Less than a year after a pension reform package was passed, the fiscal health of the city's more than $590 million police and fire pension has slipped slightly, actuaries for the pension told its board Wednesday.
The pension system's funding ratio — the amount of money it has versus the amount of money it needs to cover all current and future beneficiaries — dropped from 76.2 percent to 72.3 percent for the fiscal year that ended June 30.
The slight decrease was expected, said Todd Green, of Cavanaugh McDonald Consulting, an actuarial firm for the Lexington police and fire pension fund.
"We were expecting a slight dip in the funding ratio," Green said at Wednesday's police and fire pension fund meeting.
The drop can be attributed to several different factors: The fund is still reeling from $125 million in investment losses suffered in 2008, a larger-than-expected number of retirements over the past year and a difference in the way the fund calculates salaries of police and fire.
"It's not unusual after pension reform, to see an increase in the number of retirements," Green said.
Scott Shapiro, a senior adviser to Mayor Jim Gray, said the average number of retirements in the 10 years prior to pension reform was 33. This past year, there were 82 retirements, or a 148 percent increase. A larger-than-expected number of retirees can increase the liabilities of a retirement system.
Because the funded ratio went down, the city's contribution to the fund must increase. The board approved Wednesday a slightly less than 2 percent increase to the city's portion, which resulted in an additional $381,000 payment to the pension fund.
Bill O'Mara, the city's commissioner of finance and a pension board member, said Wednesday that the city had already set aside the additional money to pay for the increase. That brings the city's total contribution to $22.8 million.
When the pension deal was announced earlier this year, city officials said the unfunded liability — or the amount it needed to fund the system — was supposed to drop by 45 percent from $296 million to $161 million.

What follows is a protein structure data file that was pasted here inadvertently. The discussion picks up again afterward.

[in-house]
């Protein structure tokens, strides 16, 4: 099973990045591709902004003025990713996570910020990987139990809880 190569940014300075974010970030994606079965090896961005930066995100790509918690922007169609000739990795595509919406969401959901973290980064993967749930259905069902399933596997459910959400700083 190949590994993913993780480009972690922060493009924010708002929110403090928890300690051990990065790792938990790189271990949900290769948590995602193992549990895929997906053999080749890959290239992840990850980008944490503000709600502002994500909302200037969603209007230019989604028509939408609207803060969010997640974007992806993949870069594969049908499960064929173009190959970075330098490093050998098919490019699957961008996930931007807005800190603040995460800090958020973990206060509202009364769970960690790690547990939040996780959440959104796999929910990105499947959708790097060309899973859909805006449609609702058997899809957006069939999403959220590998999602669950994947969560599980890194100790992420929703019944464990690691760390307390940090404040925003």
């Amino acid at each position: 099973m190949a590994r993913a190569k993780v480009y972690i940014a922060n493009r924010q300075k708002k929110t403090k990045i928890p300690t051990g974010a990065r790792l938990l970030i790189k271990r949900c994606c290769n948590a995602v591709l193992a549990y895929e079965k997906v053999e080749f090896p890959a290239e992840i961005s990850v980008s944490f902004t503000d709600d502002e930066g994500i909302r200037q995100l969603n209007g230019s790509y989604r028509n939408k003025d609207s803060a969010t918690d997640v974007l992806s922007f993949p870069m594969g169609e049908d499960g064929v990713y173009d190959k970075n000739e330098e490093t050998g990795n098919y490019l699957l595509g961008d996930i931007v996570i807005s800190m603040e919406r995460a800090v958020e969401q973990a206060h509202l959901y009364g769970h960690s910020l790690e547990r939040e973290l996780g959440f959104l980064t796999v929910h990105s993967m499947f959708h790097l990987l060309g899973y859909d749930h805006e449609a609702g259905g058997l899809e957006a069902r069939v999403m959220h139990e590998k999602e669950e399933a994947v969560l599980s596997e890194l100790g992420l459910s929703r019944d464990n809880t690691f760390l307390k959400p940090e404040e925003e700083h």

The actuarial analysis released Wednesday said the total unfunded liability is $204 million — or about $44 million more than originally projected.
Shapiro said that the pension system is on track to pay down that unfunded liability in 30 years.
"The important thing is that it is now being managed," Shapiro said.
Urban County Council members recently voted to set aside some of the city's surplus for additional pension costs. Several council members have expressed frustration that the city has had to continue to set aside money for the police and fire pension after being told that it would only cost the city $20 million annually.
On Wednesday, Shapiro said a lot can change the unfunded liability of the fund from year to year, such as an increase in promotions, number of new hires and retirements and the performance of the stock market. He said $20 million was a conservative figure.
As part of a reform plan that the city and firefighters and police agreed to, both sides committed to increasing payments into the system. Lexington-Fayette Urban County Government would commit $20 million a year — up from the current $11 million — to more aggressively pay off the pensions' unfunded liability over the next 30 years.
Police officers and firefighters pay more of their salaries into the pension fund. Retirement benefits were trimmed in several ways, including smaller cost-of-living adjustments for some retirees, smaller base pensions for disability retirements and a reduced payout formula for new hires. Future employees would be expected to work longer before they retired.